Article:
Android Wear has finally arrived, but which is the best watch for your wrist? Find out in our Samsung Gear Live review
Like its smartwatch rivals such as the Pebble Steel and the Sony SmartWatch 2, the Samsung Gear Live is not here to eliminate your smartphone.
Once again, there's no SIM so this isn't a standalone device - it's just there to make life a little easier by making it possible to check your notifications without the need to take out your phone, especially if it's a large device like the Samsung Galaxy Note 3 with its gigantic 5.7-inch screen.
This isn't the brand's first foray into this area - we've already seen the non-Android (and rather disappointing) Samsung Galaxy Gear plus its superior follow-ups in the form of the Samsung Gear 2 and Samsung Gear 2 Neo.
But it's Google's new wearable-friendly Android Wear OS that makes Samsung's latest watch a little bit more likely to succeed.
Like the rival LG G Watch, the device still requires an Android phone running Android 4.3, Android 4.4 or, if you're adventurously testing the beta, Android L.
Samsung Gear Live: Design and comfort
The Gear Live is pretty comfortable but it's still rather chunky and the design hasn't really been refined that much since the Samsung Galaxy Gear.
Samsung has ditched the front-facing home button from the Gear 2 and Gear 2 Neo and instead gone with a more streamlined button on the right-hand edge. That's one more than the LG G Watch, which has no home button at all or power switch at all.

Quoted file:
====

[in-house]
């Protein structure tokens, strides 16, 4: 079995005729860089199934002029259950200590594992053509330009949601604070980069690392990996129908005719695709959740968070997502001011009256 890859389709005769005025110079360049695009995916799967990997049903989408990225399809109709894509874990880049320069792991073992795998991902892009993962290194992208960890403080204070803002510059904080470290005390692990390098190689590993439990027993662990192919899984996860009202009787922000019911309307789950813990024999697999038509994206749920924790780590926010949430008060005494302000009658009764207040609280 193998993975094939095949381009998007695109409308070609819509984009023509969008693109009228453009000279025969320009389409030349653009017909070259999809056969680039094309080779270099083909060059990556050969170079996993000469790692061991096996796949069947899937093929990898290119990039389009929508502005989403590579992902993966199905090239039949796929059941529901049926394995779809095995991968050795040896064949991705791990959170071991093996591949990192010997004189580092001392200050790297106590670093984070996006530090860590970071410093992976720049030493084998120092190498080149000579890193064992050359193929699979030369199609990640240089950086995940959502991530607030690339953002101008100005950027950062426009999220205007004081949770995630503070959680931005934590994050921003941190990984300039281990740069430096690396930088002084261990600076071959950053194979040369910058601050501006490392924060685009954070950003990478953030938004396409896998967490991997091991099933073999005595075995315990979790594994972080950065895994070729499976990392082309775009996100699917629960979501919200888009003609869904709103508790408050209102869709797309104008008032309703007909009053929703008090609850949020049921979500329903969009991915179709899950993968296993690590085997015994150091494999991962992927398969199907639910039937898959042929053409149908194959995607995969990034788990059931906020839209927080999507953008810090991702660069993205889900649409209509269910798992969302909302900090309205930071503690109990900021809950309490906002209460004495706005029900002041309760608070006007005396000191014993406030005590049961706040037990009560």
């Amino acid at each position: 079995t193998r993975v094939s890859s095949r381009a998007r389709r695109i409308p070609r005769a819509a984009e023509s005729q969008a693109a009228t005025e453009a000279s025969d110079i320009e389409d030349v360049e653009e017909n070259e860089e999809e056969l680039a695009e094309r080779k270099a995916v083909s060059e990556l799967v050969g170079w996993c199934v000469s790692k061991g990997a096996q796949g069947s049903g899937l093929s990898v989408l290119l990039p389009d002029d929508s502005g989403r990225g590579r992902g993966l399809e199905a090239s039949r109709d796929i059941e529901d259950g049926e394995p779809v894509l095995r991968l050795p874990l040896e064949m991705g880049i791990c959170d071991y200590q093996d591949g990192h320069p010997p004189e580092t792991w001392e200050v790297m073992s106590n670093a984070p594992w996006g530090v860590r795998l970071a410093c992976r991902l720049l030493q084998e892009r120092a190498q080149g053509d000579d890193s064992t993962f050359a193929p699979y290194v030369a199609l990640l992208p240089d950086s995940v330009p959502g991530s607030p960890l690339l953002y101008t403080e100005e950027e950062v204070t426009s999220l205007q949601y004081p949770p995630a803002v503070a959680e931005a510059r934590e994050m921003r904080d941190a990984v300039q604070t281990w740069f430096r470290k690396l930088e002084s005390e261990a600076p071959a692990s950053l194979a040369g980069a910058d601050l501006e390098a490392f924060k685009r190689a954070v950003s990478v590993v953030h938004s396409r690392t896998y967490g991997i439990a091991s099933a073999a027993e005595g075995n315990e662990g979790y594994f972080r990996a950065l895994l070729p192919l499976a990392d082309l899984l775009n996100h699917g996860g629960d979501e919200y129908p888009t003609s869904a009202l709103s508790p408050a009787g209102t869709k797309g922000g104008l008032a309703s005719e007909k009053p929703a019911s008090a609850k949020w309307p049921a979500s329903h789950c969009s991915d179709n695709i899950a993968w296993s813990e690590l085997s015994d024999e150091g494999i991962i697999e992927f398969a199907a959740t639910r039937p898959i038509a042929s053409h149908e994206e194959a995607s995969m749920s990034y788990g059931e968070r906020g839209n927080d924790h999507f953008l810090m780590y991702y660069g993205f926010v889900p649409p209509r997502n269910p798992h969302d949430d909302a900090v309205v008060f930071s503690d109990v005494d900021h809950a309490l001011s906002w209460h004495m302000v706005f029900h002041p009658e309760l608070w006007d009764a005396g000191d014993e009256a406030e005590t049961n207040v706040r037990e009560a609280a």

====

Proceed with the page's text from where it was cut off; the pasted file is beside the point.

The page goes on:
There's a tiny mic next to the power button that picks up your "Ok Google" voice commands.
You'll find the Pogo charging terminal on the back, right above the heart rate monitor. This is also where the 'presto pins' are located - these release the watch straps.
Availble in black or wine red, the straps are designed to be interchangeable, so that the watch is compatible with any 22mm watch bands.
Tipping the scales at just 59g, the Gear Live is slightly lighter than LG's watch, but the downside is that it uses the stiff rubber and two-pronged clasp of the Samsung Gear Fit.
The build certainly feels more premium than the likes of the Fitbit Flex although we found the clasp a little hard to fasten without some practice.
The Gear Live isn't quite waterproof, but it is water resistant to a depth of 1m for 30 minutes (with an official rating of IP67)
Samsung Gear Live: Features
While the Gear Live sports a fairly average 512MB of RAM along with 4FG of internal storage, Samsung has boosted the processor to a Qualcomm Snapdragon 400 with a clock speed of 1.2GHz, making light work of Android Wear.
Bluetooth 4.0 provides the wireless link to your Android 4.3 smartphone and the Gear Live also sports Gyro, compass and compatibility, but unlike the Gear 2 and Gear 2 Neo you won't get IR or NFC.
Samsung Gear Live: Screen
The Gear's watch face is a 1.63-inch Super AMOLED screen with 320x320 resolution, resulting in a remarkably vivid 278ppi. Obviously it looks best at the highest brightness, but you'll want to turn that down if you want the battery to last the day. The LG G Watch's screen is slightly larger but with a lower resolution.
Samsung Gear Live: Interface
Designed specifically for wearables, Android Wear is a simplified version of Google's mobile operating system. Using a card-based interface, it clearly takes it cues from Google Now and Google Glass UI.